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United States Department of Agriculture

Agricultural Research Service

Research Project: The Molecular and Genetic Control of Tree Architecture in Prunus Persica (Peach)

Location: Appalachian Fruit Research Laboratory: Innovative Fruit Production, Improvement and Protection

Project Number: 1931-21000-023-09
Project Type: Reimbursable

Start Date: Apr 15, 2012
End Date: Apr 14, 2017

Objective:
The long term goal is to develop knowledge and biotechnology strategies that can be used for effective manipulation of tree architecture traits and produce superior tree forms that improve productivity, reduce management costs, and more efficiently utilize natural resources. Here, we propose to: 1) identify causative genetic differences responsible for five single locus architecture traits in peach (pillar, compact, forked, weeping, and brachytic dwarf) and 2) perform preliminary physiological and molecular characterization of the underlying genes.

Approach:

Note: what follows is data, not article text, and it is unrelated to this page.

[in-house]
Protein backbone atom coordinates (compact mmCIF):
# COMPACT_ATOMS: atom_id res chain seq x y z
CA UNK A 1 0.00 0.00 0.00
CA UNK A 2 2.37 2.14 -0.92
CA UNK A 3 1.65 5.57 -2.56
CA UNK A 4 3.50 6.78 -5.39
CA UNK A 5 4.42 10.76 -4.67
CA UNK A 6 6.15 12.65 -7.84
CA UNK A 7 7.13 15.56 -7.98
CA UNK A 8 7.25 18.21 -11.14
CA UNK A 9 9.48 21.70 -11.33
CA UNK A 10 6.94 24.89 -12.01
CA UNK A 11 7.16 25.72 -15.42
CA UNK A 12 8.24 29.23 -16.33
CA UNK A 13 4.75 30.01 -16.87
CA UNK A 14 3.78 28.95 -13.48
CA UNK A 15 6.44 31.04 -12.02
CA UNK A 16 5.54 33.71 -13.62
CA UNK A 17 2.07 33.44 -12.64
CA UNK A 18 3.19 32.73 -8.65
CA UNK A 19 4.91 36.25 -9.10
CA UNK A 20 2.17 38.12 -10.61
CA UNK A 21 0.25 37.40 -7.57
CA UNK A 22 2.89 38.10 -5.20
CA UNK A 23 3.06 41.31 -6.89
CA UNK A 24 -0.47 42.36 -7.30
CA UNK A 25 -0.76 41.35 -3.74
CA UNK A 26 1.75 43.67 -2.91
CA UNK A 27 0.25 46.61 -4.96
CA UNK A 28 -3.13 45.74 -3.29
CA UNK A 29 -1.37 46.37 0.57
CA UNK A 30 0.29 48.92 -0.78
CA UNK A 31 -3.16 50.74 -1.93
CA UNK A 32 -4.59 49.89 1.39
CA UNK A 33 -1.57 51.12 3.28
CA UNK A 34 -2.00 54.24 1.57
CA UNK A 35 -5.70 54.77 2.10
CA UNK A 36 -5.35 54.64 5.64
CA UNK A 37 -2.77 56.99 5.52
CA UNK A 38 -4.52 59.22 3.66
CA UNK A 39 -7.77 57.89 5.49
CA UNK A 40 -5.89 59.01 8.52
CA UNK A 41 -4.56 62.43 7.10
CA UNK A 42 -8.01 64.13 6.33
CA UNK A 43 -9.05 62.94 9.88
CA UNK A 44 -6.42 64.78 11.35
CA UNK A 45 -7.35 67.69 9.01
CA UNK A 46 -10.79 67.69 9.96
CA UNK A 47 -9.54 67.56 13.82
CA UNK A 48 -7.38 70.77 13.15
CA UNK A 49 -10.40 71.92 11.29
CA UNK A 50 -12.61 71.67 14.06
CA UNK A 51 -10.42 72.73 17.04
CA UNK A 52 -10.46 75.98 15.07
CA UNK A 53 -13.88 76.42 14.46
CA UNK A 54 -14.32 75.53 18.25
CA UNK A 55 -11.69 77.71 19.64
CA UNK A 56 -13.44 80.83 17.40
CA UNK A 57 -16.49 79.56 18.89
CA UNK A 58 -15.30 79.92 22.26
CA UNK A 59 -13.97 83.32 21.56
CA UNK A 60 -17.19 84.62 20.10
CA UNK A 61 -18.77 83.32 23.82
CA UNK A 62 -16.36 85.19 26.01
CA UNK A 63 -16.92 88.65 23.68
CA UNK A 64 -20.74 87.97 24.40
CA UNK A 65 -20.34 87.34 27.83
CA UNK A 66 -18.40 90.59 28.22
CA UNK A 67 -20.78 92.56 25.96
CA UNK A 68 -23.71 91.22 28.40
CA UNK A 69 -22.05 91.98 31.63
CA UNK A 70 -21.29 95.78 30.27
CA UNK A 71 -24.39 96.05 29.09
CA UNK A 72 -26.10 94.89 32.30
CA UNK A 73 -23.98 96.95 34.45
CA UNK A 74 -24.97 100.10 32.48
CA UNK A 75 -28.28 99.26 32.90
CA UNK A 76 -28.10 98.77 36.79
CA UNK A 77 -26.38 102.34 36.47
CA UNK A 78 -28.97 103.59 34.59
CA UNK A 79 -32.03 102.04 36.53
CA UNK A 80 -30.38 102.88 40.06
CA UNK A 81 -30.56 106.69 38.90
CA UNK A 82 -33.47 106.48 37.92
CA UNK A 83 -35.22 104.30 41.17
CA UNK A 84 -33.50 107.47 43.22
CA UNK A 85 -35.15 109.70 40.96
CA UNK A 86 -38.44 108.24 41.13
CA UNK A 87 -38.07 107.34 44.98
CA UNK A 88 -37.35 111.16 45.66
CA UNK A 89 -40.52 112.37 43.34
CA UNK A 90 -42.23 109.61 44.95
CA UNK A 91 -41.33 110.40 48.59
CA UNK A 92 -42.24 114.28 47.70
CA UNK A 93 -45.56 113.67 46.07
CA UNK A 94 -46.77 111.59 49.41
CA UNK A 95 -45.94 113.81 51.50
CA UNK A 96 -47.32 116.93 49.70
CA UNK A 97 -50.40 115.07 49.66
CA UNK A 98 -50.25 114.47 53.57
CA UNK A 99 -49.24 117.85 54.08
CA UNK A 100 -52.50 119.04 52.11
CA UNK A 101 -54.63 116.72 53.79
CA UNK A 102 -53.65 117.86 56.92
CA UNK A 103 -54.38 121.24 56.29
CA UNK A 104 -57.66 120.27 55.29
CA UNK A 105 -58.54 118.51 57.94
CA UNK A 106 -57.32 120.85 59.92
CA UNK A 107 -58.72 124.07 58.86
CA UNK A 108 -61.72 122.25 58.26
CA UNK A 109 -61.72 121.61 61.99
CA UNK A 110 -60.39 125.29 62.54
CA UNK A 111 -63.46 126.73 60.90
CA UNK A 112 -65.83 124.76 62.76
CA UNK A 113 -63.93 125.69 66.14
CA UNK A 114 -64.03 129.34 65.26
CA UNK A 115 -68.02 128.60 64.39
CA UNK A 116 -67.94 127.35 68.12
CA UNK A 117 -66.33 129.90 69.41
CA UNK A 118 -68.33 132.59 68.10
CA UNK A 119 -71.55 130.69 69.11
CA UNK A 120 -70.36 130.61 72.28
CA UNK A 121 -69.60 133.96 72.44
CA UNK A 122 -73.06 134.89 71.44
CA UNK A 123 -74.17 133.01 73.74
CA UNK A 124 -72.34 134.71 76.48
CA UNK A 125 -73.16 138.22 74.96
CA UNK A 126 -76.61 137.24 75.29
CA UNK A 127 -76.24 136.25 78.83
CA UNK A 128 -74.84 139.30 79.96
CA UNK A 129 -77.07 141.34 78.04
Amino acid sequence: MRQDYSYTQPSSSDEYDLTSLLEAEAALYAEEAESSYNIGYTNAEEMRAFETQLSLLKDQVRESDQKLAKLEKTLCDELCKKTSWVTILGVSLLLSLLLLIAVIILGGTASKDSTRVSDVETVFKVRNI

This work will be accomplished using a new strategy pioneered by the PDs that enables rapid identification of a single or small number of candidate genes responsible for single locus traits in peach. Briefly, it involves sequencing pooled genomes from segregating populations using next generation sequencing technologies. The resulting data will be mined for polymorphisms, and allele frequencies from individual genome pools will be calculated. Finally, the frequencies are graphed by chromosome position to simultaneously reveal the physical location of the trait and the causative polymorphism. Identified candidate genes will be confirmed via molecular markers designed from the genome sequences and functional tested by transformation into plum.

Last Modified: 9/29/2014
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